The cockpit has a built-in gas barbecue and a freezer under the flybridge ladder. It also has a cockpit shower, cold water sink and rubbish locker, which could be used as short term live bait tank to augment the dedicated bait tank in the boarding platform.

Access to the flying bridge is quick and easy thanks to the inclined stainless ladder. "During the research phase," George says, "many women told us they found going forward or up to the flying bridge difficult and so we worked hard to improve egress around the boat."

Compared with the 4300 and 4000 models, the 400's flybridge has been extended 500mm to provide seating across the rear while still retaining ample space forward and a comfortable, well-placed helm station. The helmsman has good vision forward and can see down into the rear portion of the cockpit.

While a soft-top is the starting specification for the 400, George says most owners select the hardtop-with-clears option (around $13,000 extra) as this transforms the flybridge into another social area. "Most people gravitate to the bridge when underway and there is comfortable seating for eight people," he says.

The upstairs helm is Lawai'a's only helm station because Grant wished to maximise seating room in the saloon and he decided not to fit a downstairs steering station. The opportunity to select or delete the lower helm station, or choose between a vee-berth or island-berth layout forward, provides scope to customise the boat within its production context. There is also flexibility in the interior timber selection, (Lawai'a is cherry wood but oak and teak are available), upholstery packages, bench tops and engines (Cummins are standard).

The interior features curved cabinets and doors and Trezzini tops are offered as standard (Corian is optional). The aft galley is fitted with an electric hot plate, microwave, bin storage in the corner, and a recessed round sink. A tall fridge/freezer is positioned opposite the galley immediately inside the companionway slider. The electric switch panel is positioned on the forward face of the timber-finished fridge/freezer.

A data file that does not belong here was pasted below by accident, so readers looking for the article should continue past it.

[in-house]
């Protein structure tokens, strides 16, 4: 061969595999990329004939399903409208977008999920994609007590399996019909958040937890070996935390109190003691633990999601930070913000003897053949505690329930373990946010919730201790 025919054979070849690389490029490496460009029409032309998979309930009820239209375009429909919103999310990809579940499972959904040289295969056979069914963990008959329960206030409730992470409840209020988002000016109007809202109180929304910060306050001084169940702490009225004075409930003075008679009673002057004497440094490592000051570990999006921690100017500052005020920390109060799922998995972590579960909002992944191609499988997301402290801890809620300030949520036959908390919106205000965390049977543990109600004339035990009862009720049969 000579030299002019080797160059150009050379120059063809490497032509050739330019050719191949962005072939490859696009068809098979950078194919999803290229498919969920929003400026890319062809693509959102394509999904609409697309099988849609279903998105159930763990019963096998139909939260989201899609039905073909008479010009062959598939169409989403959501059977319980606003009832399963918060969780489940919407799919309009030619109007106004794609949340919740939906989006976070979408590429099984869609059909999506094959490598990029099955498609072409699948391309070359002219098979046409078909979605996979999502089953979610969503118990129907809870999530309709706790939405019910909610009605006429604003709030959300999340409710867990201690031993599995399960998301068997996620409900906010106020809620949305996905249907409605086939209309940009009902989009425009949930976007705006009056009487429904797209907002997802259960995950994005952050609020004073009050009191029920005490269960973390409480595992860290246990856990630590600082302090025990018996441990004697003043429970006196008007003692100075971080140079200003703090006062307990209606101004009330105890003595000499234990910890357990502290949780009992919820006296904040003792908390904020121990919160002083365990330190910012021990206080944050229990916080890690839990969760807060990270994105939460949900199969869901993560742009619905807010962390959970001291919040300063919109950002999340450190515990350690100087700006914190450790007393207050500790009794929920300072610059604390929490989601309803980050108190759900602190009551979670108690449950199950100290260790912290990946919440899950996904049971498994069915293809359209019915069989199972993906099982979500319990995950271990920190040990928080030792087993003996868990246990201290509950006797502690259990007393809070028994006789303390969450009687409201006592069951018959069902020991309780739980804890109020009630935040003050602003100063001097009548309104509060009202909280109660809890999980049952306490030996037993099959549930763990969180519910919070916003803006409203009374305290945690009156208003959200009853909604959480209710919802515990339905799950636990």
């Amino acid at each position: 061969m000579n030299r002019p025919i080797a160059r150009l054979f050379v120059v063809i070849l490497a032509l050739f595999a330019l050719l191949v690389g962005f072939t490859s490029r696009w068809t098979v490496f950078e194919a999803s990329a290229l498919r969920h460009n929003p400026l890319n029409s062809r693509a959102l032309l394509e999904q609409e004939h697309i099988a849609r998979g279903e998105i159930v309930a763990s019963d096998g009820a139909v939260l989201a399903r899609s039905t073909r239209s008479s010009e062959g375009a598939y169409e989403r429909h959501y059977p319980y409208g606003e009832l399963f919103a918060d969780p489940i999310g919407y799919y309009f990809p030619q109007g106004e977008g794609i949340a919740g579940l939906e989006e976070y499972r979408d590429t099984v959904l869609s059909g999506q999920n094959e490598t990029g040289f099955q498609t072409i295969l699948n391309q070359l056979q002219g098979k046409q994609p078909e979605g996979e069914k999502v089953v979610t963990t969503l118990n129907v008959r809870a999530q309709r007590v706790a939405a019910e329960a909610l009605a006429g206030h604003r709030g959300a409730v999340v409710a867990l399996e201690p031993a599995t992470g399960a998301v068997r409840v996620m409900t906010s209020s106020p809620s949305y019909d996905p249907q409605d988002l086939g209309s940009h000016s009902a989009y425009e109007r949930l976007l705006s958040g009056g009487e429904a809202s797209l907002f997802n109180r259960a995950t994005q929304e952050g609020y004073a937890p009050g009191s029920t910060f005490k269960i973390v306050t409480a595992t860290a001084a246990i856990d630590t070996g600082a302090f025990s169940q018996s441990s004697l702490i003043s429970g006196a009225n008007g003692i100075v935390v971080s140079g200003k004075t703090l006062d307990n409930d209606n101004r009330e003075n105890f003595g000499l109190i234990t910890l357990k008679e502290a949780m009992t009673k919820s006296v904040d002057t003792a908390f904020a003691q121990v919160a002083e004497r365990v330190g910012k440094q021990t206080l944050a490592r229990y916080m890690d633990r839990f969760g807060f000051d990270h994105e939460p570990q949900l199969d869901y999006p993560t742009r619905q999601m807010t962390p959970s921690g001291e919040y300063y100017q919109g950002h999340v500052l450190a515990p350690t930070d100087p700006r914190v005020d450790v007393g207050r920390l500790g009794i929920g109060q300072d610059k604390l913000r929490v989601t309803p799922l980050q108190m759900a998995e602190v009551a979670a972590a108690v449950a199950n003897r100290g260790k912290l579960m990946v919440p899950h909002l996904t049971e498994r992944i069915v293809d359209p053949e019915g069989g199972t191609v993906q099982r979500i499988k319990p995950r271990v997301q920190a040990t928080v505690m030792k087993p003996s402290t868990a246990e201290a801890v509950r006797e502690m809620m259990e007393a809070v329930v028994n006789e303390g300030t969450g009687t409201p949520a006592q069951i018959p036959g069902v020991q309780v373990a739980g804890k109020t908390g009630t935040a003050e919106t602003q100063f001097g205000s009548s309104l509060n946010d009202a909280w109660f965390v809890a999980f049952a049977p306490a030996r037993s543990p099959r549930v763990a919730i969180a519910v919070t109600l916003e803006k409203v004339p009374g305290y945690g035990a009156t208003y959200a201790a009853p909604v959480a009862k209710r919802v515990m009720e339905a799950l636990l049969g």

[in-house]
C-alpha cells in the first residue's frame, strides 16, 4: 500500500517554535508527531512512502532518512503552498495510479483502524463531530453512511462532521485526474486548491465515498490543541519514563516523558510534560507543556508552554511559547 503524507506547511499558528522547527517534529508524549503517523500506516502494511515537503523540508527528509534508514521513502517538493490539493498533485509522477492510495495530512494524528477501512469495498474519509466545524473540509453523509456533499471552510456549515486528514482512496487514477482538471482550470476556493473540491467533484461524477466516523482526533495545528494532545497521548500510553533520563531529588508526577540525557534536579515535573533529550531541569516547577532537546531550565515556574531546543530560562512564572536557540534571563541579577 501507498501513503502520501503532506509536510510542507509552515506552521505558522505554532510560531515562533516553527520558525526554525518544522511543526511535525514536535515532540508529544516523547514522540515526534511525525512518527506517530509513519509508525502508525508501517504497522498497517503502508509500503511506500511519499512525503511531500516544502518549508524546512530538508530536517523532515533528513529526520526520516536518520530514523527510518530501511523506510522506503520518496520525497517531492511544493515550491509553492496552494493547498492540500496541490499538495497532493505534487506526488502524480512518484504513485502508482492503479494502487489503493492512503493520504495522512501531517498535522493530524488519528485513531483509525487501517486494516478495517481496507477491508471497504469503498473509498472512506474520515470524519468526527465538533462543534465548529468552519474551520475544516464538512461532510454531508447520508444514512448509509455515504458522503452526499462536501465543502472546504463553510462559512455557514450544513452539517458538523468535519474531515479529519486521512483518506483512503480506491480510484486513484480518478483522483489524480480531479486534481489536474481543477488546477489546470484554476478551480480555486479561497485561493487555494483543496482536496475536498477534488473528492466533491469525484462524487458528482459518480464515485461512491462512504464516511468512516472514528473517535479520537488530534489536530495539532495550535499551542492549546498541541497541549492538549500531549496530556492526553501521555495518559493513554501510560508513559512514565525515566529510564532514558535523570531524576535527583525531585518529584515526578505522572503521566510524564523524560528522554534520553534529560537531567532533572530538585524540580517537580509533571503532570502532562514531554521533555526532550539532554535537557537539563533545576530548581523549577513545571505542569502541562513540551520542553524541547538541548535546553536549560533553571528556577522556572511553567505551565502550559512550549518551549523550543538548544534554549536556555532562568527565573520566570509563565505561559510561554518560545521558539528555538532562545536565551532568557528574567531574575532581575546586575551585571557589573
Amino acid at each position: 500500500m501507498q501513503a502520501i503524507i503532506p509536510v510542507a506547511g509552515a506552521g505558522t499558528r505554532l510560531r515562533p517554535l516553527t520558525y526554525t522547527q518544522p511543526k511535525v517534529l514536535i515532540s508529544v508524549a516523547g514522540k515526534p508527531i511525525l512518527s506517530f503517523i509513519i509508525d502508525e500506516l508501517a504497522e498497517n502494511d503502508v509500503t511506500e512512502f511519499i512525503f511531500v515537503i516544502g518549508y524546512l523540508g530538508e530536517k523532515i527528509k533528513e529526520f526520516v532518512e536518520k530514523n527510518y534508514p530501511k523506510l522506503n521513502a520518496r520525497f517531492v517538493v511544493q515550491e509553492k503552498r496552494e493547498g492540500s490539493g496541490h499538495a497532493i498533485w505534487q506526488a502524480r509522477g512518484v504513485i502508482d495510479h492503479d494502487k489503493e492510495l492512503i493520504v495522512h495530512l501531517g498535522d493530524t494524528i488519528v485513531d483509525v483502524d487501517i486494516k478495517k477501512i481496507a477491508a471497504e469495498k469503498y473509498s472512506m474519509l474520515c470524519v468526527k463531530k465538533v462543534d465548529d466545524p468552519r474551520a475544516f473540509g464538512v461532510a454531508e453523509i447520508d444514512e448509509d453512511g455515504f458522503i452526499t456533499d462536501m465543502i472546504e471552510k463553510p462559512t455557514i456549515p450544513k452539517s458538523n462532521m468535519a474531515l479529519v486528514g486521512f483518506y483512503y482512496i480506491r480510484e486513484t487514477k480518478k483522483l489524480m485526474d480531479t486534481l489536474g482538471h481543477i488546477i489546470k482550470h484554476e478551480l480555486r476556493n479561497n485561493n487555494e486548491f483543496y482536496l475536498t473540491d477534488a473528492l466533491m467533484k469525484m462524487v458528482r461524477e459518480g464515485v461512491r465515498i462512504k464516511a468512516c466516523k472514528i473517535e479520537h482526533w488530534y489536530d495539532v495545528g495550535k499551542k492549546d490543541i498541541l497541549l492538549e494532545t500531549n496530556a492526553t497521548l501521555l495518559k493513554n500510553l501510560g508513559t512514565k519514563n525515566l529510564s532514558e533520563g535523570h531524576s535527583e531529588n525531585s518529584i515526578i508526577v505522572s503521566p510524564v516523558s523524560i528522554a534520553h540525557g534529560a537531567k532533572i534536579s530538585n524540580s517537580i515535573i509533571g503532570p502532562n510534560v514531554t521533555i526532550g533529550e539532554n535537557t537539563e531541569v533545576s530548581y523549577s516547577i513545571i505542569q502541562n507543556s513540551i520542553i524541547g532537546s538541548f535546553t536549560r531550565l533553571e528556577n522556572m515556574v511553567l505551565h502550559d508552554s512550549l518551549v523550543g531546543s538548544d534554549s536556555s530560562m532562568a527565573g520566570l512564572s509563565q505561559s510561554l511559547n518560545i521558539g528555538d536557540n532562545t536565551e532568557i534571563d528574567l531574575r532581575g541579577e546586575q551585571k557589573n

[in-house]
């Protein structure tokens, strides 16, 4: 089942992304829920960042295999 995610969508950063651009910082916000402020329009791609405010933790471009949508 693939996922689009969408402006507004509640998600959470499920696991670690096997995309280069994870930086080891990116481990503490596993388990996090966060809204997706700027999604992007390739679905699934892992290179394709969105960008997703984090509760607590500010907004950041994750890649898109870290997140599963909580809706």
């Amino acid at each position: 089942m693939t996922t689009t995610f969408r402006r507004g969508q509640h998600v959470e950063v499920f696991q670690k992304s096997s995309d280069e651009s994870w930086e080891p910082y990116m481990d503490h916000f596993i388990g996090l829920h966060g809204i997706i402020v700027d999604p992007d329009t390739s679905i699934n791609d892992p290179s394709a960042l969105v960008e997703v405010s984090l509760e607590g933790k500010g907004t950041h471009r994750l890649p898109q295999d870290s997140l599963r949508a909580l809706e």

If the vee-berth layout is selected, the port cabin becomes the master cabin (in the island berth layout the toilet is to port and the starboard cabin is fitted with two bunks). The fore and aft double berth extends aft under the saloon floor and saloon seats and there is ample clearance in the areas not blessed with full headroom. Full standing headroom is available in front of the bunk but the cabin floor is only level for a small area inside the bi-fold door before the hull starts to lift.

The shower and toilet area is moulded as a single fibreglass unit for ease of cleaning and water control in this wet area. There is 2m headroom in the shower and a curtain and partial bulkhead made of clear Perspex keeps the water from the vanity and floor areas. The Techma electric toilet is coupled to a Lectrasan sewage treatment plant and 240v power is supplied for a hair drier and shaver (the genset has to be running). A 12-volt extractor fan, plus an opening hull port and Lewmar hatch, keep the bathroom from getting steamed up.

George says an Oliver Royale 400 built for recreation rather than charter would cost around $470,000 including GST. "That's with a hardtop and twin 270hp Cummins, which would give a 21knot cruise and 24-knot top end." To replicate Lawai'a would cost around $630,000.

"I believe the performance, styling and finish is up there with the best, George says. "The boat really represents very good value and I am looking forward to an exciting few years building them."

Specifications
Oliver Royale 400 - Lawai'a
LOA: 13.25m (43'6")
Beam: 4.01m (13'5")
Draft: 1.1m (3'7")
Weight: 11 tonnes
Fuel: 1200l
Water: 400l
Power: Twin 370hp Cummins
Cruise: 20-24 knots
Top Speed: 28-30 knots
For more information contact: Oliver Marine International
Ph: (07) 541 3411
Fax: (07) 541 34 22
Email: info@oliver.co.nz